Pop Your (Natural) Cork

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Did you know that by sinking a corkscrew into the top of your favorite bottle of wine and hearing the ever so comforting “pop!” as it opens, you are helping to better the environment and fight climate change? Besides enjoying the beverage’s anti-aging and health-benefiting properties, opening a bottle of wine that is sealed with an organic cork stopper is an easy way to live a little greener.

Wine bottle stoppers made from natural cork are a biodegradable product that is harvested in a way that supports the environment and helps eliminate greenhouse gases. Natural cork is also good for wine. It allows wine to breathe, positively affecting the taste, and represents value and sophistication. But, despite these great excuses to enjoy another glass (not that you need one), some wineries are switching from organic cork stoppers to synthetic, plastic corks in order to save money. While this trend may be a smart commercial move for wine makers, it may ultimately be harmful to nature.

Natural cork stoppers are made from the stripped bark of cork oak trees, which are found primarily in Portugal and the Mediterranean. While this may sound like a destructive practice, the tree itself is not harmed in any way because they are harvested instead of cut down. Cork oak trees can be stripped or harvested every 9 to 12 years. This time period allows the bark to regrow and, while doing so, absorb three to five times more carbon dioxide in the air than non-harvested trees. Therefore, harvesting cork helps to reduce greenhouse gases that destroy the ozone layer and contribute to climate change. Cork oak trees also have very long life spans, lasting from 100 to 300 years, making the natural cork used in wine bottles a completely renewable and sustainable material.

Once the tree is harvested, the cork stoppers are made from the bark simply by being punched out, similar to using cookie cutters in dough, and finally washed. This practice takes little energy and does not require or produce toxic chemicals or waste.

Despite the natural and environmentally friendly harvest and manufacturing of organic cork stoppers, some members of the wine industry have begun to explore alternatives seals. Fear of trichloroanisole (TCA), commonly known as wine taint, has caused some wineries to experiment with synthetic cork stoppers made from plastic. TCA is a natural compound caused by using organic cork to seal bottles. While wine taint is not harmful to the drinker, it does affect the taste of the wine, making it musty or “corked.”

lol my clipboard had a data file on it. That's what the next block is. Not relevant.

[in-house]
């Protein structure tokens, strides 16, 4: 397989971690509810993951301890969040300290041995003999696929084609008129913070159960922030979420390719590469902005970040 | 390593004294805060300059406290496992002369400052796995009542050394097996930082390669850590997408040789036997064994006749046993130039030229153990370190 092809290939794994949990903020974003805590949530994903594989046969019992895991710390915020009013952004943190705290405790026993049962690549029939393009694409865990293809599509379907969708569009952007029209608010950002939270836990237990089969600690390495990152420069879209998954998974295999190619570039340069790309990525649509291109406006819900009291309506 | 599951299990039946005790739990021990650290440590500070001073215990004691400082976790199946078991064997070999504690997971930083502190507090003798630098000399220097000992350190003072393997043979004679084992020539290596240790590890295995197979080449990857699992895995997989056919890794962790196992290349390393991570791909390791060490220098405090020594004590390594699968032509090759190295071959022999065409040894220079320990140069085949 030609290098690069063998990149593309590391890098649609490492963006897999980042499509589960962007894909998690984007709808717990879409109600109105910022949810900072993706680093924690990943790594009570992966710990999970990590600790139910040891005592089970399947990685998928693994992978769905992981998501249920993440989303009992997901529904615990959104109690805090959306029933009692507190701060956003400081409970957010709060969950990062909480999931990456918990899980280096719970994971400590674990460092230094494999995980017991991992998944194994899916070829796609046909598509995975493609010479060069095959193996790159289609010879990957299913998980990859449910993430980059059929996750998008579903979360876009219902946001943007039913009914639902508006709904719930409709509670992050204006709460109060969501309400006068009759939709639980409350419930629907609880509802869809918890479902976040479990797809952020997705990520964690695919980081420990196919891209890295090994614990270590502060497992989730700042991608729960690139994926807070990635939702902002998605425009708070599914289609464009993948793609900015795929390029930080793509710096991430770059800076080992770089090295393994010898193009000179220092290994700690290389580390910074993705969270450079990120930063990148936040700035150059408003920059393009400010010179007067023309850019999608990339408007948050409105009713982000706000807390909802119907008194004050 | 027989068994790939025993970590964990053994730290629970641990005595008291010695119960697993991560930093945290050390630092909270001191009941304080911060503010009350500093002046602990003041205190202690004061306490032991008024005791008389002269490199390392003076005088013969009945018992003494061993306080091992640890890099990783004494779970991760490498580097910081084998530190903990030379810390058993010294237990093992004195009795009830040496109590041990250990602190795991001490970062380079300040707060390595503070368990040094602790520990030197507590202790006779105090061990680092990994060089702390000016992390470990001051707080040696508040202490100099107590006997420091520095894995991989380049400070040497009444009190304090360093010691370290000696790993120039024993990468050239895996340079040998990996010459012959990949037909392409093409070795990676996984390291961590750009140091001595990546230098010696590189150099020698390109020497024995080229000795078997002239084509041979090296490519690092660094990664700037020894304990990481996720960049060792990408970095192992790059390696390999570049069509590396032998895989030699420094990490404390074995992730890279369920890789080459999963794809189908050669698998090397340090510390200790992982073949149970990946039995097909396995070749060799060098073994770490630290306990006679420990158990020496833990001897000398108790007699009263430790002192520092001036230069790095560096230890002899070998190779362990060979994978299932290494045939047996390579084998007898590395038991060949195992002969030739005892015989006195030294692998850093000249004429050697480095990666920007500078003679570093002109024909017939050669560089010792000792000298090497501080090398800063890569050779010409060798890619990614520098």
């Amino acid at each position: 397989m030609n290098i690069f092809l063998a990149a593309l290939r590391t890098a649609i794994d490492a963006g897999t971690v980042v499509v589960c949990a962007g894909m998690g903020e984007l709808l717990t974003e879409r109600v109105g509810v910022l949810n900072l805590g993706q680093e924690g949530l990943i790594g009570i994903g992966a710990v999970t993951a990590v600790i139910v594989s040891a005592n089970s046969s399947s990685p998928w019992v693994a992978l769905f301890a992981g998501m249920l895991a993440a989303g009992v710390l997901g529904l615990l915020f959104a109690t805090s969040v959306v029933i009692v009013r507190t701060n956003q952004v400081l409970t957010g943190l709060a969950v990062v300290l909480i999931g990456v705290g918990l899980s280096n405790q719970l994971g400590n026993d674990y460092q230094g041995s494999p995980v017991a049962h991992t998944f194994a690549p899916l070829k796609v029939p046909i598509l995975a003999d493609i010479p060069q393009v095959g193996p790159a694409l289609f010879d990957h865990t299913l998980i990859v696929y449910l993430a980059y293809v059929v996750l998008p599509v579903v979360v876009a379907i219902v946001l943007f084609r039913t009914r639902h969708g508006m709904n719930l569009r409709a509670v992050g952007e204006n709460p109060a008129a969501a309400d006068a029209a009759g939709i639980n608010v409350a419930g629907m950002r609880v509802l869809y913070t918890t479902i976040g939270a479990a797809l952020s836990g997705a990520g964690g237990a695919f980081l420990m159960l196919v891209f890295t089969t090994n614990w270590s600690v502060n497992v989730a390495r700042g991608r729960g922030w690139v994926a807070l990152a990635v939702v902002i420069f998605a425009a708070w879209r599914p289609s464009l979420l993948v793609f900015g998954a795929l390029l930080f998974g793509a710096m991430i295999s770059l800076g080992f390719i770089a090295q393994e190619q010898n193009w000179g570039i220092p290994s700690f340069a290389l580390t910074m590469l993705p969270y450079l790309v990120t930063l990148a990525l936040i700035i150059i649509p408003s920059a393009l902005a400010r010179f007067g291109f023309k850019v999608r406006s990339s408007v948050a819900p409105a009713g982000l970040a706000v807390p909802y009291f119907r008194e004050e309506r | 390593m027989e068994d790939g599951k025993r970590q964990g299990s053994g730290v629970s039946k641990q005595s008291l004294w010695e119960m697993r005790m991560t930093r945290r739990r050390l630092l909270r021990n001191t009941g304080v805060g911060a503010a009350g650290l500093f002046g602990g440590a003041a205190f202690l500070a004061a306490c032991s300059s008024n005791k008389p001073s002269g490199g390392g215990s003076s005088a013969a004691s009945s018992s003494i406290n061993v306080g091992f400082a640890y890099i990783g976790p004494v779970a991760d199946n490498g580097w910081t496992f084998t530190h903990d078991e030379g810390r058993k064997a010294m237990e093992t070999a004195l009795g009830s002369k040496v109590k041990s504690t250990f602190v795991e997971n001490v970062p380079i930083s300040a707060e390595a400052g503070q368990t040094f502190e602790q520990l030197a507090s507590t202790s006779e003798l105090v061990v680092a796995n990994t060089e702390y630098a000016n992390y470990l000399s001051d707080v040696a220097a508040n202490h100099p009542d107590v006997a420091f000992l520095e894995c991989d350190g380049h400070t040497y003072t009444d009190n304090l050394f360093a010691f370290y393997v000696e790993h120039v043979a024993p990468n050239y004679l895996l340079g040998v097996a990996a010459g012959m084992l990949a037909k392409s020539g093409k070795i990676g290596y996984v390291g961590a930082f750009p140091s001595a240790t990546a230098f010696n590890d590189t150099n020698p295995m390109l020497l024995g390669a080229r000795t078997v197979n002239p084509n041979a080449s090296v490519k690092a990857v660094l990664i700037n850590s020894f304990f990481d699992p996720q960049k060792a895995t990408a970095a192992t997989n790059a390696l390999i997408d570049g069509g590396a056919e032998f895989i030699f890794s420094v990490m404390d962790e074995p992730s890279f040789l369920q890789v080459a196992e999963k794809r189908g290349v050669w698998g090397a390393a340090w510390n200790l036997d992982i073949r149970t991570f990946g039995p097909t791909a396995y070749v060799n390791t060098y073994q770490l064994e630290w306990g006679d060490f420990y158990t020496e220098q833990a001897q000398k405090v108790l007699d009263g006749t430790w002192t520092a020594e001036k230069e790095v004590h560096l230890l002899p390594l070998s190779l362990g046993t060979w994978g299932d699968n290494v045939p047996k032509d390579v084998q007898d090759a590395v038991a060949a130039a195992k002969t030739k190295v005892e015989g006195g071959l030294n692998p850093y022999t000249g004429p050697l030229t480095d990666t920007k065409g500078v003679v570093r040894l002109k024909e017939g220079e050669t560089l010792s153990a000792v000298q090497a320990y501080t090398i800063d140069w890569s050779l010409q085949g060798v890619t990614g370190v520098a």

Because synthetic cork does not produce TCA and also costs less than organic cork, a few wine makers have begun to use them to seal their wine. But, artificial cork has not overtaken the wine industry for a number of reasons.
First, synthetic stoppers are commonly believed to represent lower quality wine. According to a study conducted by Tragon Corporation in 2014, 93 percent of American wine consumers associate natural cork with higher-quality wine compared to wines with screw caps or plastic corks. Plastic closures are also viewed as less appropriate for special occasions or dining.

Second, they do not function as efficiently as natural cork. Artificial plastic corks do not provide as tight a seal in the bottle as natural cork. For this reason, they are used primarily for wine intended to be consumed within five years or less. Synthetic stoppers also expand upon removal, making it almost impossible to reseal the bottle it came from.

And finally, plastic screw caps and synthetic cork stoppers are not good for the environment. They are non-recyclable in most places, meaning upon disposal they travel from the trash can into landfills. They also require at least five times more energy than natural cork to produce.

Natural cork, on the other hand, can be composted or recycled without any toxic waste. Or, if you enjoy crafting, the corks can be used to make a number of cute do-it-yourself decorations or gifts for fellow wine lovers. Items range from coasters, place card holders and candles to cork wreaths and large letters for initials made from wine corks. Pinterest and Buzzfeed offer a number of easy, inexpensive craft ideas made primarily from recycled cork stoppers to make sure that your wine corks don’t go to waste.

Natural cork is good for both wine drinkers and the environmentally friendly individual. Just by choosing to drink wine with an organic, natural cork stopper, you can help eliminate carbon dioxide in the atmosphere, reduce your impact on climate change, and keep waste out of landfills and oceans.

Now, this news calls for celebration! Enjoy some wine from a bottle with a natural cork closure, because it’s good for the environment and good for wine. HLM

Sources: energy.gov, epa.gov, forbes.com and michaelbluejay.com.